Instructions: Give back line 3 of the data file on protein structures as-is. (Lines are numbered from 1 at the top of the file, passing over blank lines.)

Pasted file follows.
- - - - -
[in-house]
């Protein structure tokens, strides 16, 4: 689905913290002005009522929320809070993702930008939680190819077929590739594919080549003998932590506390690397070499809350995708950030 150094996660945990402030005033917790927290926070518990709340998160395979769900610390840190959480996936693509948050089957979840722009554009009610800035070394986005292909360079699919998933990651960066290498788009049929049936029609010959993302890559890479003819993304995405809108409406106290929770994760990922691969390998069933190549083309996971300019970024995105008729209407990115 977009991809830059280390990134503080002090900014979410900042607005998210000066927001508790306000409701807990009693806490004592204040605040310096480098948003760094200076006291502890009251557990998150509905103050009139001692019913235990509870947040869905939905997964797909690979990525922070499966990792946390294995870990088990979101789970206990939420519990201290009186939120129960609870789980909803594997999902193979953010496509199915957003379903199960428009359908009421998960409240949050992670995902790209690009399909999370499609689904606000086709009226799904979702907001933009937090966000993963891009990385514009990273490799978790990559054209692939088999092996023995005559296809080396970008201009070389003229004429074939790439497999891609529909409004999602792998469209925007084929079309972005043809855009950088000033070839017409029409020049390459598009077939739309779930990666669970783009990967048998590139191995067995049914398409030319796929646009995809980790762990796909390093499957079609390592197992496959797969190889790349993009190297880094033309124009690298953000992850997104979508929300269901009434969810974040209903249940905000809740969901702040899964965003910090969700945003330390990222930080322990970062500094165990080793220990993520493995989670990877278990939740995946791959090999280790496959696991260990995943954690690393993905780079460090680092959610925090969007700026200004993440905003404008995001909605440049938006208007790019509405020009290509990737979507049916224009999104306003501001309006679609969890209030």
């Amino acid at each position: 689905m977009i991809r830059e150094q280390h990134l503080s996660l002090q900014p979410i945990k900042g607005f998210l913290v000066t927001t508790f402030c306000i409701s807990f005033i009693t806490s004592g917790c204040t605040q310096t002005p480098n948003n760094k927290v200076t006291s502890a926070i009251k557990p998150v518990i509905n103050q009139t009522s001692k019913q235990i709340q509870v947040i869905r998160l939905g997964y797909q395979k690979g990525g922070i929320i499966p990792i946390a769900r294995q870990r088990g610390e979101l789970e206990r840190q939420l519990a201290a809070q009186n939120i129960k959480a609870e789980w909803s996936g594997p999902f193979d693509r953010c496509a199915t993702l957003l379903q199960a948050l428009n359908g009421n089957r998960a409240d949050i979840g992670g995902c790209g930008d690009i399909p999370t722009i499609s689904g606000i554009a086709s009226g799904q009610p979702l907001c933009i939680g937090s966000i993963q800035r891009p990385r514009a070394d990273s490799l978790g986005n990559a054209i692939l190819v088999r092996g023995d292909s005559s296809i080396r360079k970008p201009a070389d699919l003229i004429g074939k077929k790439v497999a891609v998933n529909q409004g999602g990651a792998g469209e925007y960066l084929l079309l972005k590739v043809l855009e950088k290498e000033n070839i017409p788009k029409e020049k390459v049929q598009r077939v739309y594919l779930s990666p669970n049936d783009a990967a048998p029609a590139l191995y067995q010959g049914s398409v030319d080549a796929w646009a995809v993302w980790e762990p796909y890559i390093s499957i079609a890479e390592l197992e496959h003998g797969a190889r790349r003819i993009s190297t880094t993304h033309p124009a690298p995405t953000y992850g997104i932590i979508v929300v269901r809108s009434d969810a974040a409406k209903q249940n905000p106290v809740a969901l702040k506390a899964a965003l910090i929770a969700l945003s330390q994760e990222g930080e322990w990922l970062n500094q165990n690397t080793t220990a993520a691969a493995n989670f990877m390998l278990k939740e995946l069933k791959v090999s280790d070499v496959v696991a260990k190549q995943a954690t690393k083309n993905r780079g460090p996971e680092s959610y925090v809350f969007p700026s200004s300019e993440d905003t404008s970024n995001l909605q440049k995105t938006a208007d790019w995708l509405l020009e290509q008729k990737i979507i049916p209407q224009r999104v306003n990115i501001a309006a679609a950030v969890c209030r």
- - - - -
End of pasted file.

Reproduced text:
């Amino acid at each position: 689905m977009i991809r830059e150094q280390h990134l503080s996660l002090q900014p979410i945990k900042g607005f998210l913290v000066t927001t508790f402030c306000i409701s807990f005033i009693t806490s004592g917790c204040t605040q310096t002005p480098n948003n760094k927290v200076t006291s502890a926070i009251k557990p998150v518990i509905n103050q009139t009522s001692k019913q235990i709340q509870v947040i869905r998160l939905g997964y797909q395979k690979g990525g922070i929320i499966p990792i946390a769900r294995q870990r088990g610390e979101l789970e206990r840190q939420l519990a201290a809070q009186n939120i129960k959480a609870e789980w909803s996936g594997p999902f193979d693509r953010c496509a199915t993702l957003l379903q199960a948050l428009n359908g009421n089957r998960a409240d949050i979840g992670g995902c790209g930008d690009i399909p999370t722009i499609s689904g606000i554009a086709s009226g799904q009610p979702l907001c933009i939680g937090s966000i993963q800035r891009p990385r514009a070394d990273s490799l978790g986005n990559a054209i692939l190819v088999r092996g023995d292909s005559s296809i080396r360079k970008p201009a070389d699919l003229i004429g074939k077929k790439v497999a891609v998933n529909q409004g999602g990651a792998g469209e925007y960066l084929l079309l972005k590739v043809l855009e950088k290498e000033n070839i017409p788009k029409e020049k390459v049929q598009r077939v739309y594919l779930s990666p669970n049936d783009a990967a048998p029609a590139l191995y067995q010959g049914s398409v030319d080549a796929w646009a995809v993302w980790e762990p796909y890559i390093s499957i079609a890479e390592l197992e496959h003998g797969a190889r790349r003819i993009s190297t880094t993304h033309p124009a690298p995405t953000y992850g997104i932590i979508v929300v269901r809108s009434d969810a974040a409406k209903q249940n905000p106290v809740a969901l702040k506390a899964a965003l910090i929770a969700l945003s330390q994760e990222g930080e322990w990922l970062n500094q165990n690397t080793t220990a993520a691969a493995n989670f990877m390998l278990k939740e995946l069933k791959v090999s280790d070499v496959v696991a260990k190549q995943a954690t690393k083309n993905r780079g460090p996971e680092s959610y925090v809350f969007p700026s200004s300019e993440d905003t404008s970024n995001l909605q440049k995105t938006a208007d790019w995708l509405l020009e290509q008729k990737i979507i049916p209407q224009r999104v306003n990115i501001a309006a679609a950030v969890c209030r």